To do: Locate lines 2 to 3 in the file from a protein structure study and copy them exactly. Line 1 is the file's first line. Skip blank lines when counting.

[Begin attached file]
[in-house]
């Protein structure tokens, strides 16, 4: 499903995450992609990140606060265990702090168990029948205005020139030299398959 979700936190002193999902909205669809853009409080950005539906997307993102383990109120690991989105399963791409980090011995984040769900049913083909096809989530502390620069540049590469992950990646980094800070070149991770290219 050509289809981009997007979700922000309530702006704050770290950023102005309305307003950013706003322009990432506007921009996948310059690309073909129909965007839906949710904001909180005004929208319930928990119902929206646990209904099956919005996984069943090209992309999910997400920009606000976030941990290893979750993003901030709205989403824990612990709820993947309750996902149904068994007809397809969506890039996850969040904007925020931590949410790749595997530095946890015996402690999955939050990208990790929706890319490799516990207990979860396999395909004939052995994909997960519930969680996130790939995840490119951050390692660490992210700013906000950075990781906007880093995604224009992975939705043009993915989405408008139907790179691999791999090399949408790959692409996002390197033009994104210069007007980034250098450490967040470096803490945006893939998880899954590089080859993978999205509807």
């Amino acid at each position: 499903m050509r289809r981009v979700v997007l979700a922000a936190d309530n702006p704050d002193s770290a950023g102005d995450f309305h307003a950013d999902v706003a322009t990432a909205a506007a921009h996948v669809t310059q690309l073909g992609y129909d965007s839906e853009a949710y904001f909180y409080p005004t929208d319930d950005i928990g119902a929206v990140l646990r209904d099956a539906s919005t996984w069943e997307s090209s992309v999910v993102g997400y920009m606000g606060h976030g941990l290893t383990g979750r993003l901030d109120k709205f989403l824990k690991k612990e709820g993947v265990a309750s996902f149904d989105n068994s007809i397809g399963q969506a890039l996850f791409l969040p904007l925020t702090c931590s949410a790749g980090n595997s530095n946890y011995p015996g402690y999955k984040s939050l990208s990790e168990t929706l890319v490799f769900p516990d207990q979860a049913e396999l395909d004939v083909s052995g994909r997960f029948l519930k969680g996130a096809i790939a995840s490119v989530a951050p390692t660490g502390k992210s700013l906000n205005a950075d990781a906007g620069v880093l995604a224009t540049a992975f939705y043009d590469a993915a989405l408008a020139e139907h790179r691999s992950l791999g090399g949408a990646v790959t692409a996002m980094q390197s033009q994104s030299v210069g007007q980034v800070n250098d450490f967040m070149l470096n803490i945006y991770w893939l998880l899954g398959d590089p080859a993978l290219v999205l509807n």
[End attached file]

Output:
């Protein structure tokens, strides 16, 4: 499903995450992609990140606060265990702090168990029948205005020139030299398959 979700936190002193999902909205669809853009409080950005539906997307993102383990109120690991989105399963791409980090011995984040769900049913083909096809989530502390620069540049590469992950990646980094800070070149991770290219 050509289809981009997007979700922000309530702006704050770290950023102005309305307003950013706003322009990432506007921009996948310059690309073909129909965007839906949710904001909180005004929208319930928990119902929206646990209904099956919005996984069943090209992309999910997400920009606000976030941990290893979750993003901030709205989403824990612990709820993947309750996902149904068994007809397809969506890039996850969040904007925020931590949410790749595997530095946890015996402690999955939050990208990790929706890319490799516990207990979860396999395909004939052995994909997960519930969680996130790939995840490119951050390692660490992210700013906000950075990781906007880093995604224009992975939705043009993915989405408008139907790179691999791999090399949408790959692409996002390197033009994104210069007007980034250098450490967040470096803490945006893939998880899954590089080859993978999205509807």
């Amino acid at each position: 499903m050509r289809r981009v979700v997007l979700a922000a936190d309530n702006p704050d002193s770290a950023g102005d995450f309305h307003a950013d999902v706003a322009t990432a909205a506007a921009h996948v669809t310059q690309l073909g992609y129909d965007s839906e853009a949710y904001f909180y409080p005004t929208d319930d950005i928990g119902a929206v990140l646990r209904d099956a539906s919005t996984w069943e997307s090209s992309v999910v993102g997400y920009m606000g606060h976030g941990l290893t383990g979750r993003l901030d109120k709205f989403l824990k690991k612990e709820g993947v265990a309750s996902f149904d989105n068994s007809i397809g399963q969506a890039l996850f791409l969040p904007l925020t702090c931590s949410a790749g980090n595997s530095n946890y011995p015996g402690y999955k984040s939050l990208s990790e168990t929706l890319v490799f769900p516990d207990q979860a049913e396999l395909d004939v083909s052995g994909r997960f029948l519930k969680g996130a096809i790939a995840s490119v989530a951050p390692t660490g502390k992210s700013l906000n205005a950075d990781a906007g620069v880093l995604a224009t540049a992975f939705y043009d590469a993915a989405l408008a020139e139907h790179r691999s992950l791999g090399g949408a990646v790959t692409a996002m980094q390197s033009q994104s030299v210069g007007q980034v800070n250098d450490f967040m070149l470096n803490i945006y991770w893939l998880l899954g398959d590089p080859a993978l290219v999205l509807n």